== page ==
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Residents reported problems with the tornado shelter , including doors they could not open.

With the recent tornado warnings that affected the Vinton and Benton County areas, there have been more residents using the storm shelter on Q Avenue.

And, as the Vinton City Council learned on Thursday, problems with the shelter.

Anna Sallee lives near the shelter on Q Avenue. The storm shelter serves families who live on Q Avenue, as well as those residing in the trailer homes on R Avenue.

But Sallee told the council and Mayor John Watson of problems she and others have encountered while trying to use the shelter during recent tornado warning.

One one occasion, she said, area residents were locked out, without a key that would open the door.

“As the storm passed, I stepped outside and saw many people standing outside the shelter,” Sallee said. “They were frantic, they we angry, they were scared. They didnt know what do to.”

The shelter had been set up with locked doors, and keys for those doors behind glass designed to be broken during weather emergencies.

But, said Mayor Watson, vandals have repeated broken the glass and stolen the keys. Also, some have broken the signs posted near the shelter doors on the east side of the building.

Another problem that Sallee mentioned is water leaking – like a “waterfall” she said – during heavy rains.

Also, she said the lights did not work.

Mayor Watson said he would visit the shelter and make sure the problem with accessibility was fixed. The doors are now unlocked; city officials will explore the leak issue in the near future.

The shelter -- named after the late City Coordinator Donald Martin -- opened in May of 2010.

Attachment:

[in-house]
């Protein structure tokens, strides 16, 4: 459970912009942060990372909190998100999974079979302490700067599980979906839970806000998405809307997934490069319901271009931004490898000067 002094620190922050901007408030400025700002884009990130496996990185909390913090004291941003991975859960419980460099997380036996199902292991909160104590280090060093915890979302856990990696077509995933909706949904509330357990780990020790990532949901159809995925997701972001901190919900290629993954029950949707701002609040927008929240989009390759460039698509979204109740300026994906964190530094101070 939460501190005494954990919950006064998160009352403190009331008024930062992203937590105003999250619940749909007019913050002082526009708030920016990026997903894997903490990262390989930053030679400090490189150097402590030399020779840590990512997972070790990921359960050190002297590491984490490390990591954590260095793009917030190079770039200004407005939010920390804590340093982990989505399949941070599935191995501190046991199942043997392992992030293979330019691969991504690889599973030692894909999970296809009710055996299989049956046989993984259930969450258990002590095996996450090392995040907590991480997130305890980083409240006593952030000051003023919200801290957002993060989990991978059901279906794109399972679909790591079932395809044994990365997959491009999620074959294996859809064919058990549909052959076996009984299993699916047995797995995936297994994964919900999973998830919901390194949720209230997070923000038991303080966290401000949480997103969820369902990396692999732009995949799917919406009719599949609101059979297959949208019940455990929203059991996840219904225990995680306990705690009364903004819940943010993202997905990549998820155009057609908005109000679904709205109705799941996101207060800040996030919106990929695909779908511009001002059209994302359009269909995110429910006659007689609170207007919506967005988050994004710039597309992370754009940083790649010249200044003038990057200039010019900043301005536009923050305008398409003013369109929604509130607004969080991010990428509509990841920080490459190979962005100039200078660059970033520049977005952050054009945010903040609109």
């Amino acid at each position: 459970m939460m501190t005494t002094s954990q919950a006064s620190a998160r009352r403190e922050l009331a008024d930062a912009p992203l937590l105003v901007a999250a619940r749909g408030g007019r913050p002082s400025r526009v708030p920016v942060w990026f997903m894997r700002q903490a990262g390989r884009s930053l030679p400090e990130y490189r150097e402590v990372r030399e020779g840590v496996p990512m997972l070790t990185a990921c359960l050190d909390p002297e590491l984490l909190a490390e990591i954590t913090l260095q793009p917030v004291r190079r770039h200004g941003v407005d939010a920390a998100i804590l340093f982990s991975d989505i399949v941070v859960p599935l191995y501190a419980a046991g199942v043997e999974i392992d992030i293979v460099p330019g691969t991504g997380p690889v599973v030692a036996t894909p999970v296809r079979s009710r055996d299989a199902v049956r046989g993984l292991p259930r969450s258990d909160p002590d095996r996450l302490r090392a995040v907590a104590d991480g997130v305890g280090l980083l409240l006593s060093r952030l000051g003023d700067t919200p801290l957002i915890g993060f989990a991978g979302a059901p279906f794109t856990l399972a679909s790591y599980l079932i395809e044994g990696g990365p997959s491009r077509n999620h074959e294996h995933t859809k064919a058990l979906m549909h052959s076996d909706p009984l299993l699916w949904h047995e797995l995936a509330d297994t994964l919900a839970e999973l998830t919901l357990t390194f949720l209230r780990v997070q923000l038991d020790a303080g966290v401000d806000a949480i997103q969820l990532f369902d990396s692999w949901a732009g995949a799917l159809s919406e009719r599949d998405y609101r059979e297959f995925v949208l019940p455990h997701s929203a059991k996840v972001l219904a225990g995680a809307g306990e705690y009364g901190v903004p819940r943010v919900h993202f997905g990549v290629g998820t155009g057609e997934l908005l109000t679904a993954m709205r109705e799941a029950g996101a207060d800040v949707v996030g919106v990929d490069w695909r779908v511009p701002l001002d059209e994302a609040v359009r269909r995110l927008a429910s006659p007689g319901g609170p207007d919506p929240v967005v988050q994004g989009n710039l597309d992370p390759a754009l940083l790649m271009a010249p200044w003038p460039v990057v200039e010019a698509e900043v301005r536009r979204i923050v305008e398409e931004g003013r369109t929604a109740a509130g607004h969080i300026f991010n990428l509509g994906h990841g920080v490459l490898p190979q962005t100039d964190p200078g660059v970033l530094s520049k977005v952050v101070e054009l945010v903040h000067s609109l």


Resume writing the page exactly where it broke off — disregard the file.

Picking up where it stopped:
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Comments (1)

I can understand doors being locked to keep out vandals, but this is NOT suitable for a storm shelter...a facility that is intended to provide protection to residents and may require immediate unplanned access. What, is the tornado supposed to wait in a corn field while someone from City Hall comes out with the key? Be realistic.

Providing the keys in a breakable box for emergencies may also seem reasonable, but once again it is not suitable for a storm shelter for the exact reasons mentioned in the article. Vandals could steal the key, making it impossible to unlock a door that shouldn't have been locked in the first place.

I live in one of the top floor apartments downtown. Aside from the few hours a day the stores here are open, I have no direct access to a basement or even the ground floor of any building within reasonable distance were a tornado or bad storm to arrive. So, given sufficient warning, I decide to go to the storm shelter out on the west edge of town. I was appalled to find it locked.

I wasn't the only one there either. There was a family, WITH CHILDREN, and upon finding the doors locked, they chose to ride out the storm in a minivan. Luckily the storm weakened before it got here, so it turned out to be relatively minor...THIS time.

Is it truly worth risking the lives of potentially hundreds of citizens just because of the minor inconvenience of a few occasional vandals?
By: Cristopher Sturtz on July 11th 1:12pm

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